Association Management Trailblazers: Stewart Carter

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In this episode, Stewart Carter shares insights on how Cardinal Management of FL differentiates in the market. Hear how he distinguishes ‘champagne’ management from ‘beer’ management, and why you should try the champagne. Watch it now!

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Here’s the transcript!

[Jonathan] Well, thank you for those who are tuning in to watch this. This is another in our series interviewing association management leaders, executives, trailblazers. It is a privilege, Stewart, to be with you again, and I’d love for you to introduce yourself to the audience and give a little bit about your background and what interested you in HOA. How did you get here? 

[Stewart] Sure. Well, first, thanks for having me. As you stated, my name is Stewart Carter. I am currently in the role of senior vice president for Cardinal Management Group of Florida. It is a property management firm down in Naples, Florida, that primarily serves Collier and Lee counties down here. It’s owned by the same two brothers that own a larger version of it up in Virginia called plain old Cardinal Management Group. Like a lot of people, they vacation down here in Naples, Florida. And about 22 years ago, I think it was, they decided to open up a branch, if you want to call it that. It’s technically a separate corporation down here in Naples. I came on board with them about a year afterwards. How I got into property management is kind of a convoluted story. I’m not sure that anybody actively searches to get into this field. You kind of stumble into it. [inaudible] offices, and now I have managers under me. And it’s been a long and interesting journey, to say the least. 

[Jonathan] So we learned a little bit about you. My next question is, what should the audience know about your organization?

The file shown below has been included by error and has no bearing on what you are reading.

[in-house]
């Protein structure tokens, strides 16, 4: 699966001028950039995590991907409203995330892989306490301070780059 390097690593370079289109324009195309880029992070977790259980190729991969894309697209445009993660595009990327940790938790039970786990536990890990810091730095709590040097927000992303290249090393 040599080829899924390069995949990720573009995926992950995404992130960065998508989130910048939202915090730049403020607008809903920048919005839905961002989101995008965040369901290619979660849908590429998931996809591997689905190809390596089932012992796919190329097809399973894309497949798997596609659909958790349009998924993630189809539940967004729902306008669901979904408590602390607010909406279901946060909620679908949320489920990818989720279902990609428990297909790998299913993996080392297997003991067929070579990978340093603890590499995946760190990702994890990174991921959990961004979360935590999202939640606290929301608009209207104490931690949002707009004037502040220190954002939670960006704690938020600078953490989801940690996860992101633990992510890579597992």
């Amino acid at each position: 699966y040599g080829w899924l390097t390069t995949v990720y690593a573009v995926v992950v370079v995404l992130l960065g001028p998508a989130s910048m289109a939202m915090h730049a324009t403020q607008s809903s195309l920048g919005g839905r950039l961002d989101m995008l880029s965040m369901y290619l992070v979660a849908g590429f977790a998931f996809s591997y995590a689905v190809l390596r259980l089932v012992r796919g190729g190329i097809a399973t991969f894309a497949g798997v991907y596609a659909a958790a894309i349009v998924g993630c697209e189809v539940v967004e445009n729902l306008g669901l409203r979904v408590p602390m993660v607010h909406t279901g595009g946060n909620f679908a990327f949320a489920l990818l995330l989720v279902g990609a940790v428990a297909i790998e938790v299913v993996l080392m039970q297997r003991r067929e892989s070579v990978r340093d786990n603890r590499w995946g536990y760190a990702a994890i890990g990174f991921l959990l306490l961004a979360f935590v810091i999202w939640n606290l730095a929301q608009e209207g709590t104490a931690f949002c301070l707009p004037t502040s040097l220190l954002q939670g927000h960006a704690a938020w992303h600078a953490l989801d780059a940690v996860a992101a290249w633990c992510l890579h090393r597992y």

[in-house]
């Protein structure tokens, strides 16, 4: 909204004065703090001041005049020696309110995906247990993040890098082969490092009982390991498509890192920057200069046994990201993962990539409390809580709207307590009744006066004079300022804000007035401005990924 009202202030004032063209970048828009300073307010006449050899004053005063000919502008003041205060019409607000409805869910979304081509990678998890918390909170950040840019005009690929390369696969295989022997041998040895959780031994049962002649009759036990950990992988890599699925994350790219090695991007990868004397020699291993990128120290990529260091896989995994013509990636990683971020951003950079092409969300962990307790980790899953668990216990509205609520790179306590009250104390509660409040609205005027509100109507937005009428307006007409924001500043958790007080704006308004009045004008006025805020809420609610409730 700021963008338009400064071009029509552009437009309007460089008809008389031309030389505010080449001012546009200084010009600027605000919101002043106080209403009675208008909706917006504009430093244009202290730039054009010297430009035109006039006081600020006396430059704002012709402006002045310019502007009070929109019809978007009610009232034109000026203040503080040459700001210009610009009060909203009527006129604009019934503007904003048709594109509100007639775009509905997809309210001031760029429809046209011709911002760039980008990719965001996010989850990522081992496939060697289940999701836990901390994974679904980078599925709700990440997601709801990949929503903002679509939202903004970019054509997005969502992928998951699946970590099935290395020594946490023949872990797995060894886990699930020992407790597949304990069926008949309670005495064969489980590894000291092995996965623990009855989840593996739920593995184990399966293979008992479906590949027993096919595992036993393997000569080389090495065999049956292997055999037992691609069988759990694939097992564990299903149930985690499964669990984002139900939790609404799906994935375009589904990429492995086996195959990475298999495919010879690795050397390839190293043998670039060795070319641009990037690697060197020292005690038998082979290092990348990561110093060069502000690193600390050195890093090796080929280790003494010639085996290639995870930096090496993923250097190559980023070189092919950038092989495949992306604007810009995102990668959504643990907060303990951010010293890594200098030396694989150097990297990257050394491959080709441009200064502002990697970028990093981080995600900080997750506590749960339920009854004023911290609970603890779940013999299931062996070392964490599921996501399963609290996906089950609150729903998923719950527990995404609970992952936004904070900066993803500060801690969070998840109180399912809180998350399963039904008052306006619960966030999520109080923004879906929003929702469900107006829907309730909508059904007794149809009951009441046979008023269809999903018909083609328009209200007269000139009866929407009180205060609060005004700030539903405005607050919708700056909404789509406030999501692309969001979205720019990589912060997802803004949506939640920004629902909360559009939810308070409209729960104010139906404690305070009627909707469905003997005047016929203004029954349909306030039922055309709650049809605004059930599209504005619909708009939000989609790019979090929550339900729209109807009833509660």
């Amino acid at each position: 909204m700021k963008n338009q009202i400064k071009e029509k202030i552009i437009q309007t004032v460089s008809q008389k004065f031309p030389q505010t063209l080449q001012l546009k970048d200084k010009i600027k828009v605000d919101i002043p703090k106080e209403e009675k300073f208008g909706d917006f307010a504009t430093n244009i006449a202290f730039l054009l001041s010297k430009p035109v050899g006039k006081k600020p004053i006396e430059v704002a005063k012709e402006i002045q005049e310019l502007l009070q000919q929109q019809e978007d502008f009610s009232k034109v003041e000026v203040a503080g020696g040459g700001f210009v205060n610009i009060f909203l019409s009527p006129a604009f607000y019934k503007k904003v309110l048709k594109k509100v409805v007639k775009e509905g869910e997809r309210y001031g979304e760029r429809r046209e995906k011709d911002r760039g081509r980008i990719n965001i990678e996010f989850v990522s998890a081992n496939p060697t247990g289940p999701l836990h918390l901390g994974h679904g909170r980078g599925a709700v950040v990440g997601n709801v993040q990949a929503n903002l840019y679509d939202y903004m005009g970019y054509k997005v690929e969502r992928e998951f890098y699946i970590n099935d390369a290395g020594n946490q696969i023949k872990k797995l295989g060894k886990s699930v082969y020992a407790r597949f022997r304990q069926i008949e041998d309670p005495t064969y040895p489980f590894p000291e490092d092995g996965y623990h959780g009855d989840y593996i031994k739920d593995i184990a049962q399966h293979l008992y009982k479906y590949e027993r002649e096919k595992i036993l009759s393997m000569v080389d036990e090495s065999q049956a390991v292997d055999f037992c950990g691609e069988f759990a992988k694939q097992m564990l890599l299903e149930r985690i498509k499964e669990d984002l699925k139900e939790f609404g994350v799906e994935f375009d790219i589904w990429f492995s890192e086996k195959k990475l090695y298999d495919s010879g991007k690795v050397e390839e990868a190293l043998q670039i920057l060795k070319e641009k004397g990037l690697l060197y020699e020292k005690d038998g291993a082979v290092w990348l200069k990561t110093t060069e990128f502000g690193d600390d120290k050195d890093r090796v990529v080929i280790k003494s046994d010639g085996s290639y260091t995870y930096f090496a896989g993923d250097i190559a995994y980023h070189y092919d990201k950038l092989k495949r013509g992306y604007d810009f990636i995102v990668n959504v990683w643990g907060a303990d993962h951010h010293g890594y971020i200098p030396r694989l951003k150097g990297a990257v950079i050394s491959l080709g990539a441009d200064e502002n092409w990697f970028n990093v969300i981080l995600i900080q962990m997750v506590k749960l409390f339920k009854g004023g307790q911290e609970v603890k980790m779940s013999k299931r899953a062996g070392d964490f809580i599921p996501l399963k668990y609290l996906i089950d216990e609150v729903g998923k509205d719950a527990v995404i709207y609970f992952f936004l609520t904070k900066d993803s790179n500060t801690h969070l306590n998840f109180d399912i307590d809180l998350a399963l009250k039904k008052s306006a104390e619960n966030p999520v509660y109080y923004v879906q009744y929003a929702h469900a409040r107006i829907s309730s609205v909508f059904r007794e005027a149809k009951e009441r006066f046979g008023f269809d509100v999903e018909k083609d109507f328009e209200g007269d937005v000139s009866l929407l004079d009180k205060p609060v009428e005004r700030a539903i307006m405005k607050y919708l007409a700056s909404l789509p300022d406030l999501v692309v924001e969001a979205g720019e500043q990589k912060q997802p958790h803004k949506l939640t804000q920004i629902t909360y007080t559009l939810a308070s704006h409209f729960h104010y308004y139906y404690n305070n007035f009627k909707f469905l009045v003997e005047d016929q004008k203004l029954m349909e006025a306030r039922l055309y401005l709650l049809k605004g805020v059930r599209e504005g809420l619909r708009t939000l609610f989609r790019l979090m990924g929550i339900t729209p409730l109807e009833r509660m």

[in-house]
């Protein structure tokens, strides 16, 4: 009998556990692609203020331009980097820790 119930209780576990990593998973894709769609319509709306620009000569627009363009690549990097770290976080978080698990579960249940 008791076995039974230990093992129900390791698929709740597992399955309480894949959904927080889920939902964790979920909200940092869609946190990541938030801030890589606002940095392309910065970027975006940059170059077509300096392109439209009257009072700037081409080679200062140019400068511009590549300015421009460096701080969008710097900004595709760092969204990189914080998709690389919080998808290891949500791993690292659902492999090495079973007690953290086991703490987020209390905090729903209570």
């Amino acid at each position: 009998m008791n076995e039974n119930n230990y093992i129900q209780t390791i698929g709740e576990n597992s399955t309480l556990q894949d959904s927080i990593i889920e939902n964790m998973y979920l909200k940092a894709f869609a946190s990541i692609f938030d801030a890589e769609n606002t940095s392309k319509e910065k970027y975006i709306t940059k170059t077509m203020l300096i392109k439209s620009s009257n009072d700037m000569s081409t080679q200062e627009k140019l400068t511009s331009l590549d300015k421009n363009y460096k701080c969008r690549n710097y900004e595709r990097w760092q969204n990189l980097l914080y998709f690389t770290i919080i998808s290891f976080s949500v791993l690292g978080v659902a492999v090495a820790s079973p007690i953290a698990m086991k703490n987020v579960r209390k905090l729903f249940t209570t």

[Stewart] Well, specifically, our core business is community management. We manage condominiums and homeowners’ associations. We do have a few commercial associations as well. We have a home watch division, which is big down here in southwest Florida. Folks that own multiple homes and only live down here five, six months a year, those other five or six months, they need someone to come in and make sure that the air is still on and the humidity is low and that kind of stuff. We also have our own in-house maintenance department so that we can provide maintenance to those community association clients that we manage, as well as maintenance services to the owners within those units. That’s not an association responsibility. They can hire us directly. We also have in-house cleaning. Same reason, not just for the association clients, but for the customers within. And we have a real estate agent on staff to help with the rentals, leases, and/or sales or purchases of units. 

[Jonathan] And what are some of the reasons that associations select you to manage their properties? 

[Stewart] A great question. We, of course, think we’re the best, but we have to do things that differentiate us from our competitors. There’s a few things that I know we do different. One is we do everything in house, from the management to the administrative assistance to the accounting and all those ancillary services I mentioned earlier. I know some larger organizations will do accounting out of a centrally located office that very well not be in the state that the manager is in, and that tends to slow things down when it comes time to get bills paid, that kind of stuff. I found early on, just by listening to other managers that came from other management companies, that they felt that they and their customers weren’t getting that administrative assistance support, that it may be that there’s one administrative assistant that was supporting two or three managers and their portfolio of communities. So early on, I implemented a one-to-one relationship program, for lack of a better description, where every manager has their own administrative assistant, and that administrative assistant does nothing but support that manager and their portfolio of communities. Now, that obviously provides better quick and more personal service to that portfolio of properties, but it also eats into our bottom line because now I’ve got more employees than my competitor down the road does. But we found that by explaining the benefit, we are able to charge slightly higher. And so if we can get that customer to trust us in the beginning to sign on with that higher management fee, they quickly see the benefit of the improved service with that setup. 

[Jonathan] That’s great and, actually, a segue. You anticipated my next question, which is what decisions have helped you grow your business?